A line-up of green drips becomes the stems of a field of flowers. A solid wash of strong color with multiple drip lines "drawn" in water below it "melts" the bottom edge of your image. That impressive rainbow will work, painted all-at-once, only if you rigidly control the slant and gravity effect so the color lines don't cross.
Paint a bamboo thicket like a Chinese brush-and-ink master with pressure and brush placement. Beginner efforts will be crude but recognizable. The best results are for intermediate and up.
- Use a wider brush for the stem segments and hold it in one position as you apply the paint. Dip the entire brush in a pale jade or yellow-brown watercolor paint and then dip each "edge" or side in a concentrated darker green or brown.
- Holding the brush steady, press down on the paper and move the brush quickly, top-to-bottom, for an inch or two.
- Lift the brush, skip a small space, and repeat until you have a segmented stem of bamboo.
- Use the tip of a clean brush to "notch" the segments with a thin horizontal line of the darker paint in the blank spaces.
- With that same brush, draw slanted lines up and out from those notched segments to create branches.
- Wet an entire brush with the leaf color, press it to the paper at or near a "branch," and immediately ease the pressure and lift as you move the brush in a short, straight line down and away from the bamboo stem. This forms a tapered leaf that ends in a pointed tip.
- Hint: Don't overdo it on the leaves - a few graceful clumps are all you need.
Add texture and interest to a finished painting by dipping a clean brush into very wet watercolor paint, holding it in front of the paper, and then flicking the edge of the brush with the tip of one finger to lightly "spray" the surface with tiny dots of paint. Allow your painting to dry before spattering in order to maintain the best control and minimize color "bleeding." This takes good fine motor skills. Age and development are more important than painting skill.
Finger painting isn't just for kindergartners -- use your fingers to lighten areas of a watercolor painting by pressing them against the wet paint to lift some of it off. In addition to altering the value and texture of the touched area, you've just forgery-proofed your work with your own fingerprints. A very young or inexperienced painter will probably make a mess of this. That may be okay but, to enjoy a pleasing result, intermediate skill level and up is best.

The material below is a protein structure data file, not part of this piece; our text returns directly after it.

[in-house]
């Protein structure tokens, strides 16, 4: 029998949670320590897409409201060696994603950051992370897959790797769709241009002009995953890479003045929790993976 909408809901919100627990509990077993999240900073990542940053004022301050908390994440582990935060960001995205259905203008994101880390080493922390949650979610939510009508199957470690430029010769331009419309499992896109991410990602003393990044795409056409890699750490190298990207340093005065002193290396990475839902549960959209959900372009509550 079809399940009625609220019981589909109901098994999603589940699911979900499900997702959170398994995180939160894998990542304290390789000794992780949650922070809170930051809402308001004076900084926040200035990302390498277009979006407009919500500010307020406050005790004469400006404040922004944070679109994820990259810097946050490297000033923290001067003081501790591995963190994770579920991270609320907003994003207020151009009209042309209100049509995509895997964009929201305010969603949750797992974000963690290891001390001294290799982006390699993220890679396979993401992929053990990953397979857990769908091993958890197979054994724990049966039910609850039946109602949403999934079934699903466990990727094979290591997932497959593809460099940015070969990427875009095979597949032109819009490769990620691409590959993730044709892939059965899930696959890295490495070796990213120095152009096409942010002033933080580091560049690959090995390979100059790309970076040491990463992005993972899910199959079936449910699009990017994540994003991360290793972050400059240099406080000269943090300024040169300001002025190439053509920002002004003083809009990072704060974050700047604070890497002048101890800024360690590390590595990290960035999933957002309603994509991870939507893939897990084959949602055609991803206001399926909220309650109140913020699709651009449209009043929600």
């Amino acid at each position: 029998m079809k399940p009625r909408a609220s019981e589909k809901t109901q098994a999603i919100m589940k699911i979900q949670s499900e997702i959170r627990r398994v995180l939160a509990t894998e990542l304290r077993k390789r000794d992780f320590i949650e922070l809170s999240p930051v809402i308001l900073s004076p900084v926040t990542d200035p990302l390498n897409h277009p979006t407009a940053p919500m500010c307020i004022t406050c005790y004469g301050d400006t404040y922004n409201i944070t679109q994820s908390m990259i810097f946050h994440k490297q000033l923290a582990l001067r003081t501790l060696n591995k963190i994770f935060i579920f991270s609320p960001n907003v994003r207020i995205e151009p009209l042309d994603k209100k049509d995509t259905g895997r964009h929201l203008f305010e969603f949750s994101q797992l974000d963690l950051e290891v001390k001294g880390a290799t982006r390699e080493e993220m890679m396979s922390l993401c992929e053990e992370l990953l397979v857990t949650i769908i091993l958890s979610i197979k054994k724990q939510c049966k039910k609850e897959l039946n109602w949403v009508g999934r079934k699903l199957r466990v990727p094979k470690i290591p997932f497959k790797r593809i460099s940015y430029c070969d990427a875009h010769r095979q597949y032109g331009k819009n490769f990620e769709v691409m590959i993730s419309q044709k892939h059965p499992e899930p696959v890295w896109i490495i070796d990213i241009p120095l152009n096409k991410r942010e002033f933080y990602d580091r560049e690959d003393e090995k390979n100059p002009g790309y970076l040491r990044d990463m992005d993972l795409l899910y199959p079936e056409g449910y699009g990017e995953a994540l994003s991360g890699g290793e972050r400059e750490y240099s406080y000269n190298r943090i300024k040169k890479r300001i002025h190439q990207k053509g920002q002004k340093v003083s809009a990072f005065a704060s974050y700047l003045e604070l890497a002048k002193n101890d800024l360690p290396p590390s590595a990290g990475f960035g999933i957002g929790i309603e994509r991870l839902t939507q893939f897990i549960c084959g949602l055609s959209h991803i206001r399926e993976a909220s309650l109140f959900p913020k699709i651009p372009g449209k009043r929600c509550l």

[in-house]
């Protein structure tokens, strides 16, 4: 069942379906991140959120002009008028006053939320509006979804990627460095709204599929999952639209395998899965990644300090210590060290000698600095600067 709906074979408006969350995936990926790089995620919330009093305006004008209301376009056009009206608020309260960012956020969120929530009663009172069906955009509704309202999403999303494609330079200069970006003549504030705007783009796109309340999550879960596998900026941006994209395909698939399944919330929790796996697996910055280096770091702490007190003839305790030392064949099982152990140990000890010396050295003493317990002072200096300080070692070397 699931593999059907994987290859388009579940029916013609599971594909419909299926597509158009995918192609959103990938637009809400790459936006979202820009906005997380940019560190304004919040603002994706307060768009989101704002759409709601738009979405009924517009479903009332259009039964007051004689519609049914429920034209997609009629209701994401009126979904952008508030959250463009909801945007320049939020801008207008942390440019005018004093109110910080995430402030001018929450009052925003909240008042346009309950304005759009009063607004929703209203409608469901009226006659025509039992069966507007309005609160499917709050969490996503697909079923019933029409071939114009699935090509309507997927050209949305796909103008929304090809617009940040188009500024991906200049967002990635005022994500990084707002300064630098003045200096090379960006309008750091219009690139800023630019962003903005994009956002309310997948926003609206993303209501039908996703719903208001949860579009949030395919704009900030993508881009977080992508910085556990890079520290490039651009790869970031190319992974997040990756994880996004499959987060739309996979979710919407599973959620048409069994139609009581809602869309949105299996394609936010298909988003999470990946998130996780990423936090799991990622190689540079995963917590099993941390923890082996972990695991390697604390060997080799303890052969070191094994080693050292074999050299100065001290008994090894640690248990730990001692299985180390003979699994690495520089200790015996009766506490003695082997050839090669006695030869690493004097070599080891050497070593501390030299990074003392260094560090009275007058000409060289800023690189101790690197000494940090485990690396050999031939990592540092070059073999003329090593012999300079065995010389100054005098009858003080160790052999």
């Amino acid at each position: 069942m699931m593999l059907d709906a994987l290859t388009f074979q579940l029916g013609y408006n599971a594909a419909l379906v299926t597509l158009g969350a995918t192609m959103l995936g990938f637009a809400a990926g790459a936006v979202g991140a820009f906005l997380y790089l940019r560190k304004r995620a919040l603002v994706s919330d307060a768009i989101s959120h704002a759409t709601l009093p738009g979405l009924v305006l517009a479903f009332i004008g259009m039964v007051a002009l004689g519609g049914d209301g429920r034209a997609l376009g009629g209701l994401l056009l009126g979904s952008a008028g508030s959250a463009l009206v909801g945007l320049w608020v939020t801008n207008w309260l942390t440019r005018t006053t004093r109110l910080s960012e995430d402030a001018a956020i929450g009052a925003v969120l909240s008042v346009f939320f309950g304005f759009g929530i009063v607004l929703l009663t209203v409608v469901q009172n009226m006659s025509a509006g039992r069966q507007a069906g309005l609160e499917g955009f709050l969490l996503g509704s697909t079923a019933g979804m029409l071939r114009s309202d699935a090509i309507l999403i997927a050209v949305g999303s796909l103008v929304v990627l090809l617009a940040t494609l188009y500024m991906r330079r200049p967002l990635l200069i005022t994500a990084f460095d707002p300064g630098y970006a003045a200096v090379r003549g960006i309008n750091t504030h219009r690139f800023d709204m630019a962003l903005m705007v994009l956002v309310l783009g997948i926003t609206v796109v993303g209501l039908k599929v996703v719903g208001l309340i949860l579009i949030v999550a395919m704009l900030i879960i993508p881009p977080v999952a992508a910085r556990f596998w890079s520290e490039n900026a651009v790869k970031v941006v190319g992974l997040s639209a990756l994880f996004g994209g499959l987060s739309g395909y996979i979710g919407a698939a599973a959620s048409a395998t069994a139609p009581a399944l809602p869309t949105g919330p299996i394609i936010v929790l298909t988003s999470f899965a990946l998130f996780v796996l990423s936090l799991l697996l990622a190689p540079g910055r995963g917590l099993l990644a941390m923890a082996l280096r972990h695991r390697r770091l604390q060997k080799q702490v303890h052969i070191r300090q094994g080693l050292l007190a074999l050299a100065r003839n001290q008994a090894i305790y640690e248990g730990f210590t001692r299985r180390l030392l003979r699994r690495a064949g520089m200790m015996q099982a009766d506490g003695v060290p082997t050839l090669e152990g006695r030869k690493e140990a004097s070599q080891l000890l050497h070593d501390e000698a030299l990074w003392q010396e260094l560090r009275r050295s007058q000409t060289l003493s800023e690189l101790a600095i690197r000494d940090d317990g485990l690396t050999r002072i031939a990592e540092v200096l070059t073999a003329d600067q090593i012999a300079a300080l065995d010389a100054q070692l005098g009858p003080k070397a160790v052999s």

Drop grains of sea salt (larger grains give a better result) on very wet watercolor paint. Salt crystals absorb the liquid in watercolor paint, changing the appearance of the painting's surface. (This is a beginner level technique that can yield beautiful results as skill level increases.
- Wait until the paint is shiny and damp, not very wet and definitely not dry.
- Take a pinch of salt, hold it about two inches over the area you want to change (to control any rogue "bouncing"), and sprinkle the crystals on the damp paper.
- Watch the salt start to soak up the color.
- Either let the painting dry or once you've achieved your desired effect, dry the watercolor with a hairdryer set on low.
- Then gently rub off the salt residue with a clean tissue.
You can use the drip method to create stems for your flowers, delicately add stems with the tip of a fine brush, or just dot a few flower centers here and there to increase the impression of a flowerbed or field of blooms.
Tips for Techniques
Watercolor is a forgiving medium. You can make changes in your work as long as it is still wet, and you can re-wet a dried painting for some limited afterthoughts. However, paper is not so forgiving. Be extremely aware of rubbing the "finish" off the paper, tearing the paper or super-soaking it. Your delicate art will turn into a blob if you exceed the limits of the paper. The saving grace is, as long as you haven't damaged the paper, whatever result your technique produces can be a thing of beauty in itself, even if it isn't what you first intended.
Your final, best technique is imagination. Salt flowers gone awry can become frost on a field. Fish-eye bubbles on a too-pale gray background are easy rain spatters on a window pane. Scratched too much color off? Just sponge or dab some paint over that part -- or practice your flick-and-spatter technique on it. Combine techniques or invent some of your own for brag-worthy, one-of-a-kind watercolor art.